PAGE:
As my group's usual Zendo Master, I have a lot of players fall into this trap. I like to train new players with one easy property like "A Koan Has The Buddah Nature If (and only if) it contains a red piece." Once they understand the rules, I jump to something like "A Koan Has The Buddah Nature Unless It contains exactly two pieces."
Switching from a positively-marked property (there is a simple feature which all these things have) to a negatively-marked property (there is a simple feature which all these things lack) can be pretty eye-opening.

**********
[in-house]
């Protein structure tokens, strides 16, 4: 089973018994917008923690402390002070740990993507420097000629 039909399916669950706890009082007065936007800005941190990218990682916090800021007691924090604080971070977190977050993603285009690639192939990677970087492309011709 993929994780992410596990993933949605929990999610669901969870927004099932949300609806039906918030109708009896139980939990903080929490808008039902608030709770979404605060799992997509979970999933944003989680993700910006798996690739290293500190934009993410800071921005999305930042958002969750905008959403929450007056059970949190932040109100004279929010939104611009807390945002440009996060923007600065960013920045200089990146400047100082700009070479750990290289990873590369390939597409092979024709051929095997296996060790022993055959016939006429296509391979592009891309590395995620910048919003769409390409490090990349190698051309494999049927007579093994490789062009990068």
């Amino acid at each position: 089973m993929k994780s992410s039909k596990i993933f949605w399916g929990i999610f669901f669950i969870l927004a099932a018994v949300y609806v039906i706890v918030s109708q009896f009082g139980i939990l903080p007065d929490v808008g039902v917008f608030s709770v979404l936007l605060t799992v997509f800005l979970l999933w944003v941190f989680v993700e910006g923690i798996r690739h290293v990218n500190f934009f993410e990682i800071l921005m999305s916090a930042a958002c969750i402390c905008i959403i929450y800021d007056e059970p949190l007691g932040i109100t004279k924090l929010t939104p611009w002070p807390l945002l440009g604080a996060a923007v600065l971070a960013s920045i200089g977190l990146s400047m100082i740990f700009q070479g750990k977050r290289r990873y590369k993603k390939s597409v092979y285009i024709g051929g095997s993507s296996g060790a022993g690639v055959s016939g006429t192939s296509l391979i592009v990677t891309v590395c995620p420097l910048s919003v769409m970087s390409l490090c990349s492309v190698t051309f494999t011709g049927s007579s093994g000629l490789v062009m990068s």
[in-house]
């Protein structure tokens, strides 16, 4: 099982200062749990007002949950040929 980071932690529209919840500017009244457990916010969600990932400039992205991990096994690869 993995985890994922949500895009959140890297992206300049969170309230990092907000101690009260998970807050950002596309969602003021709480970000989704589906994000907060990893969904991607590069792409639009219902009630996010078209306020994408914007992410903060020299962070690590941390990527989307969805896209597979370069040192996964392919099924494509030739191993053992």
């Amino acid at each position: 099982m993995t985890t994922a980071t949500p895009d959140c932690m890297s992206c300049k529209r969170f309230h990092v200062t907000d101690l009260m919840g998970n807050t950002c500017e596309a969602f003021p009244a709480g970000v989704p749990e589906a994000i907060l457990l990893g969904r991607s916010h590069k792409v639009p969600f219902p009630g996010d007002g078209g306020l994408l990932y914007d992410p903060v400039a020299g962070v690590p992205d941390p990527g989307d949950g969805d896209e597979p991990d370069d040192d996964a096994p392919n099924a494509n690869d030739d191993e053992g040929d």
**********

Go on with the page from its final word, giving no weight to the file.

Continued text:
I showed Zendo to a math professor once who fell smack into the 2-4-6 trap and tried to build as many white-marked koans as possible. He even asked why the game didn't punish people for just making the same koan over and over again, since it would be guaranteed to "follow the rule." I eventually managed to convey that the object of the game is to be able to tell me, in words, what you think the rule is. Since then I've been more explicit that "part of the game involves literally just saying, out loud, what you think defines the property." People always seem to think that the zendo is a sort of a silent lecture, when really it's more of a laboratory class.